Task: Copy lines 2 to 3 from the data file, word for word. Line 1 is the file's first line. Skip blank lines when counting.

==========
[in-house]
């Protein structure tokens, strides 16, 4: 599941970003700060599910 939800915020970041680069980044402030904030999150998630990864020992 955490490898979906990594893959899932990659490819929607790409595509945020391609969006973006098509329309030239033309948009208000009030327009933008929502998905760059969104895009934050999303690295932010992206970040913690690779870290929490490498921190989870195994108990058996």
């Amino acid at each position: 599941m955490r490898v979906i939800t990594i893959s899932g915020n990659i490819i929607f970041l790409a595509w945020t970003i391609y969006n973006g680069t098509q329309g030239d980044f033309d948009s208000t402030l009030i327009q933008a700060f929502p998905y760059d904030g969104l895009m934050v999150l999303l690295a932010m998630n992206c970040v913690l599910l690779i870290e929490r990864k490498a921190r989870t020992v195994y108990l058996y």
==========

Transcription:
């Protein structure tokens, strides 16, 4: 599941970003700060599910 939800915020970041680069980044402030904030999150998630990864020992 955490490898979906990594893959899932990659490819929607790409595509945020391609969006973006098509329309030239033309948009208000009030327009933008929502998905760059969104895009934050999303690295932010992206970040913690690779870290929490490498921190989870195994108990058996």
């Amino acid at each position: 599941m955490r490898v979906i939800t990594i893959s899932g915020n990659i490819i929607f970041l790409a595509w945020t970003i391609y969006n973006g680069t098509q329309g030239d980044f033309d948009s208000t402030l009030i327009q933008a700060f929502p998905y760059d904030g969104l895009m934050v999150l999303l690295a932010m998630n992206c970040v913690l599910l690779i870290e929490r990864k490498a921190r989870t020992v195994y108990l058996y």